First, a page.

10 internautes sur 10 ont trouvé ce commentaire utile 
5.0 étoiles sur 5 Very good as a textbook 4 avril 2003
Par Jeffery Zhang - Publié sur Amazon.com
This is the textbook I used for my Honors Introduction to Theory of Computing course which was taught by Kozen. This book is very well organized, each chapter corresponds exactly to one lecture, so it's almost like a collection of lecture notes in a sense. This book (and the course it's based on) provides a very good introduction to general theoretical aspects of computing. It's divided mainly into 3 sections, each covering a third of the course. First Finite Automata, then Context Free Languages and Pushdown Automata, finally Turing machines and general computability. It covers the basics very well, sprinkled with some optional lectures on more advanced topics such as Kleene Algebra (which is a favorite of Kozen)
This course mainly deals with notions and models of computation, a previous reviewer noted that it doesn't include NP-completeness. There is a reason for this, because at Cornell University, this course is the first in a sequence, the second of which covers algorithms and complexity issues. That course covers NP-completeness and all the basic algorithm techniques.
For those readers in a similar situation as the previous reviewer, it's difficult to find a more simple introduction to computer theory. I thought DFAs were the easiest part of the book/course, DFAs are the simplest models of computation, you can think of counting fingers as a form of DFA. I'm confident that anyone that can count will be able to understand the explanations of DFA in this book.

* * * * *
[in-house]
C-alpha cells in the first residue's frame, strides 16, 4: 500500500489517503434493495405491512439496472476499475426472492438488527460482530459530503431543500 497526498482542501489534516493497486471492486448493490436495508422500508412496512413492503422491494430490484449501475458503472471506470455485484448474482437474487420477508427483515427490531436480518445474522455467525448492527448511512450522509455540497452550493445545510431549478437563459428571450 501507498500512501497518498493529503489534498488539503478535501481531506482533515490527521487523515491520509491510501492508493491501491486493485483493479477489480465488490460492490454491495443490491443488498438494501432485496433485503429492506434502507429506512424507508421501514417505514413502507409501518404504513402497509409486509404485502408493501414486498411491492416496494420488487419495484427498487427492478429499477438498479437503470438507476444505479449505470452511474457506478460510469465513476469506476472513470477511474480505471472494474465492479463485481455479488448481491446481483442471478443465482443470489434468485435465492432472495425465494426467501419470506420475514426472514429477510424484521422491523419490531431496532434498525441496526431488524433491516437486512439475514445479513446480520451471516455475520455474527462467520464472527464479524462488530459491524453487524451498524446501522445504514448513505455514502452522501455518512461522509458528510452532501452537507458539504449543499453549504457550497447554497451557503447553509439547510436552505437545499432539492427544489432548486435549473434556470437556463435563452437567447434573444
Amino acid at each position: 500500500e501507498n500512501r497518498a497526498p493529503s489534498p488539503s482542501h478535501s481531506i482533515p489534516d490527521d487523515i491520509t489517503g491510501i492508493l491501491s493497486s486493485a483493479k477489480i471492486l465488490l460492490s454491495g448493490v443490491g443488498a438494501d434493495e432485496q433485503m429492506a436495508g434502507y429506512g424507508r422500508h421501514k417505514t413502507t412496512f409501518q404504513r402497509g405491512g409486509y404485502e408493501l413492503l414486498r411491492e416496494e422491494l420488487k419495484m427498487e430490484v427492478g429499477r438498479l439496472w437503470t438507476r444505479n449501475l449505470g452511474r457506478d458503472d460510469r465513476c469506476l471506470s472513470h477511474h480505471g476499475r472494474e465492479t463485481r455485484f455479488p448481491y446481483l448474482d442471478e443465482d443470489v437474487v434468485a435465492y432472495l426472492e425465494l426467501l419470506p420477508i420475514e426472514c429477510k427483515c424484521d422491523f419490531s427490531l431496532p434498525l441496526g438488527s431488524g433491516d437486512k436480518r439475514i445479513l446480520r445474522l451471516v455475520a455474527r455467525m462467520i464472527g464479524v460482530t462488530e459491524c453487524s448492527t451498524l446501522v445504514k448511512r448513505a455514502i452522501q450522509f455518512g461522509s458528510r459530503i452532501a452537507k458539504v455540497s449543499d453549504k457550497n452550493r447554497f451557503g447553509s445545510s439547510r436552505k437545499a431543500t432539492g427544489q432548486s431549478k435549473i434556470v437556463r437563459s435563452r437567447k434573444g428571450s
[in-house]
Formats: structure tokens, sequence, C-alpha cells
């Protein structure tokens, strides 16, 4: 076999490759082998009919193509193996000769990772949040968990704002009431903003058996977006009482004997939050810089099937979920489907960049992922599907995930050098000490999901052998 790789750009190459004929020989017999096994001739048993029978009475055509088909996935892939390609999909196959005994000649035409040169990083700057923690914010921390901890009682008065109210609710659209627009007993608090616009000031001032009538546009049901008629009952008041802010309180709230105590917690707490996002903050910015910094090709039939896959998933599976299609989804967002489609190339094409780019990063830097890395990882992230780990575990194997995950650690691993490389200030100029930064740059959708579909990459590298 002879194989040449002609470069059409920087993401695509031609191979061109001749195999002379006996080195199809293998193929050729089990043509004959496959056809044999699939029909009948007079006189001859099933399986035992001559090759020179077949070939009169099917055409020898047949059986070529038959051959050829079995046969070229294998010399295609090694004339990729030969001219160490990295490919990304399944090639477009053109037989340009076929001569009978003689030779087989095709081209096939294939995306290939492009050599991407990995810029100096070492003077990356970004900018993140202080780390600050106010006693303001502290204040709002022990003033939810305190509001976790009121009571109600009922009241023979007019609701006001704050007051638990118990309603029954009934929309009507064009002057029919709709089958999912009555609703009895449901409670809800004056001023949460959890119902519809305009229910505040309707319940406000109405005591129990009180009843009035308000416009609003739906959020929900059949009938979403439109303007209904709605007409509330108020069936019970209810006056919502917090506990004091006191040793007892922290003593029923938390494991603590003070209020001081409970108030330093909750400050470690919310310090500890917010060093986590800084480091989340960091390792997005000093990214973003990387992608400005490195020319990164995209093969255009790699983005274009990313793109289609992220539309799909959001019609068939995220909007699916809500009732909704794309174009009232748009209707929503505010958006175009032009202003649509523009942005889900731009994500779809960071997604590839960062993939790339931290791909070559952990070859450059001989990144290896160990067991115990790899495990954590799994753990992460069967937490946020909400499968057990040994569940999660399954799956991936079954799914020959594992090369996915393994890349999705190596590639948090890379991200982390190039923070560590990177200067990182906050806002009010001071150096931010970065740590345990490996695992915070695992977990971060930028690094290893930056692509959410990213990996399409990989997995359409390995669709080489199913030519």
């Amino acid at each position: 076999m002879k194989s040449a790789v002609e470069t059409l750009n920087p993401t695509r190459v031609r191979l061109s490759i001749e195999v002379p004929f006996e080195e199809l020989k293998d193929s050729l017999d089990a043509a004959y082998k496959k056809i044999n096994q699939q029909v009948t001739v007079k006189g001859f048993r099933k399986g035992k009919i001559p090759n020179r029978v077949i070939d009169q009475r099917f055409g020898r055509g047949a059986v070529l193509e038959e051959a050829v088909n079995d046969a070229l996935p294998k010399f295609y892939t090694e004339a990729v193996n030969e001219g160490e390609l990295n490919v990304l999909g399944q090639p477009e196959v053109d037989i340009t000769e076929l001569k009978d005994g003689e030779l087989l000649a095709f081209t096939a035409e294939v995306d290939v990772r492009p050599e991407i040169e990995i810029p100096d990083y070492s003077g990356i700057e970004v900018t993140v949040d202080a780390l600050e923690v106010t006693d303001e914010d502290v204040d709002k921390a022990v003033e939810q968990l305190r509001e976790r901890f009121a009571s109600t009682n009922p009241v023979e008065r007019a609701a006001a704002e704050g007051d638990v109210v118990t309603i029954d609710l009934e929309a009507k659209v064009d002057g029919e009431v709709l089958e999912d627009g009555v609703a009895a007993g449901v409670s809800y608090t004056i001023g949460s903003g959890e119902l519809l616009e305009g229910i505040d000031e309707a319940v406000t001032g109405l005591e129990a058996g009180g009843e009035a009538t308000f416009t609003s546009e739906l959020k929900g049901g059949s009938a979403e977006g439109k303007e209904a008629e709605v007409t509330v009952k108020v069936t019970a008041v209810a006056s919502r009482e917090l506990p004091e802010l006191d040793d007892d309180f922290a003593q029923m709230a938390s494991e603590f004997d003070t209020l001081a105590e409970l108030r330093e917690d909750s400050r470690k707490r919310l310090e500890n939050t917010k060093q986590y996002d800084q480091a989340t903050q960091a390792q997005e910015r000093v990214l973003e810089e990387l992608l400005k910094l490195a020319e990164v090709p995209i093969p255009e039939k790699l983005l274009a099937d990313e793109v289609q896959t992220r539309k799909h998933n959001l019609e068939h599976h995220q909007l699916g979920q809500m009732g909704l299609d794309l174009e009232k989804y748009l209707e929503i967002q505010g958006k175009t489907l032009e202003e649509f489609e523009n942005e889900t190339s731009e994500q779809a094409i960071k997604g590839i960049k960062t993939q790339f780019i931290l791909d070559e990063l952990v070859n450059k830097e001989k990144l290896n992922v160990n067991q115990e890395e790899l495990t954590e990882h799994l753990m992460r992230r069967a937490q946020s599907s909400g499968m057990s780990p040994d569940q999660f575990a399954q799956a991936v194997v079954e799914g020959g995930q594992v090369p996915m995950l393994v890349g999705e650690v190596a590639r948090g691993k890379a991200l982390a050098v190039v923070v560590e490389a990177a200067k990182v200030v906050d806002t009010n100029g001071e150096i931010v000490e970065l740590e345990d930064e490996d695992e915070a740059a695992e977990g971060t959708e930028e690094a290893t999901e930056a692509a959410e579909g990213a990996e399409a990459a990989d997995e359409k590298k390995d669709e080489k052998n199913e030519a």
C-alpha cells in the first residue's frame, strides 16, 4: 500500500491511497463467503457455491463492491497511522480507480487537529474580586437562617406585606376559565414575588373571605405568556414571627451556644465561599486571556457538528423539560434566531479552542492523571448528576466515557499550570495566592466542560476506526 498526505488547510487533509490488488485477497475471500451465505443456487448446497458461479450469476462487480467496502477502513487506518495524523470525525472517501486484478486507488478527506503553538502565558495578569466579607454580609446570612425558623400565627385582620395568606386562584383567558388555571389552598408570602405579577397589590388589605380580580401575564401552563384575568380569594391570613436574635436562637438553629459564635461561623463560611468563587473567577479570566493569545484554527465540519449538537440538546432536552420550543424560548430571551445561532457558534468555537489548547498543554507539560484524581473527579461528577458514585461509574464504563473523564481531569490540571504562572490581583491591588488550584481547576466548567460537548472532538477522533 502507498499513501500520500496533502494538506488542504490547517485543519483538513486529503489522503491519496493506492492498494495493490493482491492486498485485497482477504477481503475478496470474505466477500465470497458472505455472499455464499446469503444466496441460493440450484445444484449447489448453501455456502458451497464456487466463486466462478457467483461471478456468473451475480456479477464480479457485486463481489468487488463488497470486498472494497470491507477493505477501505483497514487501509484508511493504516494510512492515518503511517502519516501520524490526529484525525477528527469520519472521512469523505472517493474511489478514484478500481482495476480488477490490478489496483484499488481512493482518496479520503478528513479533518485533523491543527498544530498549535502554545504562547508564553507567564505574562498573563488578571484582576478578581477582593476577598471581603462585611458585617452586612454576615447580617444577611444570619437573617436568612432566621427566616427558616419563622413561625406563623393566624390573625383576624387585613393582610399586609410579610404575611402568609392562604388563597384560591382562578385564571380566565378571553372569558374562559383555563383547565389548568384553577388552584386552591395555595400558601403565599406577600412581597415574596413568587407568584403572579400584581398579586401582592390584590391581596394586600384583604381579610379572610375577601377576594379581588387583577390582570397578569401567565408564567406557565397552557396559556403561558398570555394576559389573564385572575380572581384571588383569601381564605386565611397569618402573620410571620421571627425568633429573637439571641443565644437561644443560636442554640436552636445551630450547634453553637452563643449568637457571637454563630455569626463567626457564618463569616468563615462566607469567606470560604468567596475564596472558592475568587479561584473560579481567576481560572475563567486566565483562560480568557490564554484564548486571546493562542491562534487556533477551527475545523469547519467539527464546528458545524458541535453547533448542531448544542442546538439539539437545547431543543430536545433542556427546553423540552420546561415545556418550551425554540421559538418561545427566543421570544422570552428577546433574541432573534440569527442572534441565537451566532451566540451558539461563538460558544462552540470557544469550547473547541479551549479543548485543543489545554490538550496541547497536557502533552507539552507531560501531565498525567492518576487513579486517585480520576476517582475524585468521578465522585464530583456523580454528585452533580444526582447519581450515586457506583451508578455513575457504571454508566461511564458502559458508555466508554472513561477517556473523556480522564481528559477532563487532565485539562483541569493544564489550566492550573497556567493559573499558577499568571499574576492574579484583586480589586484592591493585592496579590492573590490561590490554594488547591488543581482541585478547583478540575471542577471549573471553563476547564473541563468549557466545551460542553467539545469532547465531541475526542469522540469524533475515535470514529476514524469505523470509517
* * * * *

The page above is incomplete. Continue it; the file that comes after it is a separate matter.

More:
8 internautes sur 9 ont trouvé ce commentaire utile 
4.0 étoiles sur 5 Clear and Concise 4 décembre 2000
Par Un client - Publié sur Amazon.com
This book is an excellent introduction to the subject. There is also material that can be taught to students more advanced than the beginning undergraduate. We used this book for one half (roughly) of a first-year grad course on foundations of computer science.
The greatest strengths of the book are (1) its exceptionally clear writing. (2) Excellent collection of problems (with hints and solutions to a subset of these).
This book follows the "standard" approach to the introduction of notion of effective computability in present day CS curriculum, namely the Turing Machine and formal grammars approach. There is however, thankfully, some introductory material on other formalisms like lamda calculus etc.